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Thursday, 19 February 2009
Abahlali baseMjondolo Press Release

Electricity Disconnected and Three Women Arrested in Arnett Drive

Yesterday at around 10am ten cars of Sydenham SAPS and Securicor Security Guards came with their guns to the Arnett Drive settlement to disconnect electricity from 200 households. The private police came into Gertrude Cele’s house and said “Can you please turn on your radio.” She turned it on. Then, they said “The electricity is working so now we are arresting you”. She said “You can’t arrest me because I am just a visitor here, and I don’t know anything.” They said, “We found you in this house, so we are going to arrest you.” This is how the police and private security make it a criminal offence to be a poor person in South Africa.

Gertrude Cele is 60 years old. She told them that she is sick and is taking some high blood pressure medication. The police said you will do that in the police station. While she was at the police station, she collapsed, went unconscious and when she woke up the police asked her, what is wrong? She told them that the high blood pressure is high now, and that she needed to take her medication. Then they said they were going to bring her back to the settlement, and that they would not arrest her. While she was at the Sydenham police station, they asked her if she could pay R500 bail. She said she does not have that money. They brought her back. The other two ladies remained in police custody. The names of the two ladies are Sisi Ndlovu, who is 18 years old, and Nozolile Khathi, who is 30 years old. Nozolile is also sick and was a visitor in the house where she was arrested. She was supposed to go to hospital today. When they told the policemen that she is sick and is supposed to go to the hospital, the police said, there are also hospitals at the police station, and then they took her.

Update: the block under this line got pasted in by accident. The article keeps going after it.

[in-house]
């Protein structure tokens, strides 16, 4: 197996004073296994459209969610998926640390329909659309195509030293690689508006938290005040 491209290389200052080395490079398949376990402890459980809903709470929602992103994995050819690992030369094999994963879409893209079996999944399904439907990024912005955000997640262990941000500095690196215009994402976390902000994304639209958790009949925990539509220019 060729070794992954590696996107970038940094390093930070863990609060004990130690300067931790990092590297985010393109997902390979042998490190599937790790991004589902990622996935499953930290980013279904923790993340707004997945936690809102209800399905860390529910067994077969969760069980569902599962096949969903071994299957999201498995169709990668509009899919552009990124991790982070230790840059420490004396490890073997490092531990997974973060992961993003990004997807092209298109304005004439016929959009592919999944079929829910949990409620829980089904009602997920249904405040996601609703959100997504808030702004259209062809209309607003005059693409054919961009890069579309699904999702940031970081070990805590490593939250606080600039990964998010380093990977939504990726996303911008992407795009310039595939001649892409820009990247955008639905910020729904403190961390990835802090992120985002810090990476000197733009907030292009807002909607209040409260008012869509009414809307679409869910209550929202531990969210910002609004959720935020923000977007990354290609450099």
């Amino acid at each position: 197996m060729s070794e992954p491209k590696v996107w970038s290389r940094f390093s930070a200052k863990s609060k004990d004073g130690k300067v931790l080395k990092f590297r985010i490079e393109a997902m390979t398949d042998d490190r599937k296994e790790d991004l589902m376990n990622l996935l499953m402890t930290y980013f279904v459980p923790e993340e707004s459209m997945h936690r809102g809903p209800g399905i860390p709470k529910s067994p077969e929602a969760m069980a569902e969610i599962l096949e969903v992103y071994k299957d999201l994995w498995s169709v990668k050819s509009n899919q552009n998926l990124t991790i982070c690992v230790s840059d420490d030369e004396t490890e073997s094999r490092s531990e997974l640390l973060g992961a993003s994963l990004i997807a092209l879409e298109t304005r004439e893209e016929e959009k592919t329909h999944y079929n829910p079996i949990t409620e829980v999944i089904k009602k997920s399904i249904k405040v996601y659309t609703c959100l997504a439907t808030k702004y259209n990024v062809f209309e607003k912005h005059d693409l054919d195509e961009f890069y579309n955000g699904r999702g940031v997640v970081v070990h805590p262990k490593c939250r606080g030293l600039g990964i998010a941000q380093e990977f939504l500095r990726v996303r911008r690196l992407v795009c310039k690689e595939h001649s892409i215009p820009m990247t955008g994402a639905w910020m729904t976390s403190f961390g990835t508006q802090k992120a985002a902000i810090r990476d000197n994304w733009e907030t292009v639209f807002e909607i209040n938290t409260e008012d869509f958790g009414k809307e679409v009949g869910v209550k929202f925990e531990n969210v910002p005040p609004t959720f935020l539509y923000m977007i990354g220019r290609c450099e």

Yesterday the whole community mobilized and went to the Sydenham police station to demand their release, and they were told to come back today. They were denied the right to see to see them. While they were still at the Sydenham police station, Mr. Mtshali, who is the owner of the shack that Nozolile was at, said that at least they should arrest him instead of her, the police refused. They insisted that they were arresting the person they found inside the shack. When today they went back again and they were told they were at the Pinetown Magistrate Court. Today, they appeared at the Pinetown Magistrate Court. They were released on R500 bail. The case is adjourned until 2 April 2009 at the Pinetown Magistrate’s Court.

The police and security officers first began disconnections at the road near a generator. They then proceeded to go house to house, arresting those who they could find inside. In some houses, they not only pulled out the electrical wires found inside, but also people’s possessions, breaking household items.

While in custody, none of the three women – despite the fact that two were known to be ill by the arresting officers prior to arrival at the police station – were able to see a doctor. After being kept in jail overnight Nozolile was not able to see a doctor.